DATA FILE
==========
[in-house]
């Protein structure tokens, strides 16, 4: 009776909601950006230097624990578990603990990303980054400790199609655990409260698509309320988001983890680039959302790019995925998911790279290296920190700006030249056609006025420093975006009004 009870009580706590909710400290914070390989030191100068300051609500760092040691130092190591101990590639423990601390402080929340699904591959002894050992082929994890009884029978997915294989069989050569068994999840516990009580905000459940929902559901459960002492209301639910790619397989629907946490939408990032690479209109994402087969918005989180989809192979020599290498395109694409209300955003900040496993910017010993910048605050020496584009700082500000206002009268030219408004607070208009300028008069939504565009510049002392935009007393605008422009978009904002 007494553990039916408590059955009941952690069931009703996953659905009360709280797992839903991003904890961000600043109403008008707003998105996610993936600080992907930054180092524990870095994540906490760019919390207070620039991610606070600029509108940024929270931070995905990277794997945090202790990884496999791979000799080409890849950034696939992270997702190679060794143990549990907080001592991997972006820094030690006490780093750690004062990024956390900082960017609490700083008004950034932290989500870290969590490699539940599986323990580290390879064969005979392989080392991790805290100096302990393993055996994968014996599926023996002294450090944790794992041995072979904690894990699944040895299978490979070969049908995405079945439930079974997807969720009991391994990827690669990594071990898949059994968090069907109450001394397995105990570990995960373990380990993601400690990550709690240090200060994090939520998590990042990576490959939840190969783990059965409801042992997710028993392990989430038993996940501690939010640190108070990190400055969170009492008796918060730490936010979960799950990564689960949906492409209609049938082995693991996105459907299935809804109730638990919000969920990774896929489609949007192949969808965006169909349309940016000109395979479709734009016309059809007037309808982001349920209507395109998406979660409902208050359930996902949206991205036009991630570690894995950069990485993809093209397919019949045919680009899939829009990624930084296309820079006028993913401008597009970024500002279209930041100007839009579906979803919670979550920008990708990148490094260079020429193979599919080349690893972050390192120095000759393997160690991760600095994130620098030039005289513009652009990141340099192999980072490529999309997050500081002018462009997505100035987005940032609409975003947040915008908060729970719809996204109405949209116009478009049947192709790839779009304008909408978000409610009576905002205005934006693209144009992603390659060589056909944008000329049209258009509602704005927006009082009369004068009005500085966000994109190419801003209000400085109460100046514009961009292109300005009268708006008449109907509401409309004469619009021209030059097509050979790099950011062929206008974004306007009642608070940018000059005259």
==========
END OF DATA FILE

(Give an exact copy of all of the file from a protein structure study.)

[in-house]
């Protein structure tokens, strides 16, 4: 009776909601950006230097624990578990603990990303980054400790199609655990409260698509309320988001983890680039959302790019995925998911790279290296920190700006030249056609006025420093975006009004 009870009580706590909710400290914070390989030191100068300051609500760092040691130092190591101990590639423990601390402080929340699904591959002894050992082929994890009884029978997915294989069989050569068994999840516990009580905000459940929902559901459960002492209301639910790619397989629907946490939408990032690479209109994402087969918005989180989809192979020599290498395109694409209300955003900040496993910017010993910048605050020496584009700082500000206002009268030219408004607070208009300028008069939504565009510049002392935009007393605008422009978009904002 007494553990039916408590059955009941952690069931009703996953659905009360709280797992839903991003904890961000600043109403008008707003998105996610993936600080992907930054180092524990870095994540906490760019919390207070620039991610606070600029509108940024929270931070995905990277794997945090202790990884496999791979000799080409890849950034696939992270997702190679060794143990549990907080001592991997972006820094030690006490780093750690004062990024956390900082960017609490700083008004950034932290989500870290969590490699539940599986323990580290390879064969005979392989080392991790805290100096302990393993055996994968014996599926023996002294450090944790794992041995072979904690894990699944040895299978490979070969049908995405079945439930079974997807969720009991391994990827690669990594071990898949059994968090069907109450001394397995105990570990995960373990380990993601400690990550709690240090200060994090939520998590990042990576490959939840190969783990059965409801042992997710028993392990989430038993996940501690939010640190108070990190400055969170009492008796918060730490936010979960799950990564689960949906492409209609049938082995693991996105459907299935809804109730638990919000969920990774896929489609949007192949969808965006169909349309940016000109395979479709734009016309059809007037309808982001349920209507395109998406979660409902208050359930996902949206991205036009991630570690894995950069990485993809093209397919019949045919680009899939829009990624930084296309820079006028993913401008597009970024500002279209930041100007839009579906979803919670979550920008990708990148490094260079020429193979599919080349690893972050390192120095000759393997160690991760600095994130620098030039005289513009652009990141340099192999980072490529999309997050500081002018462009997505100035987005940032609409975003947040915008908060729970719809996204109405949209116009478009049947192709790839779009304008909408978000409610009576905002205005934006693209144009992603390659060589056909944008000329049209258009509602704005927006009082009369004068009005500085966000994109190419801003209000400085109460100046514009961009292109300005009268708006008449109907509401409309004469619009021209030059097509050979790099950011062929206008974004306007009642608070940018000059005259």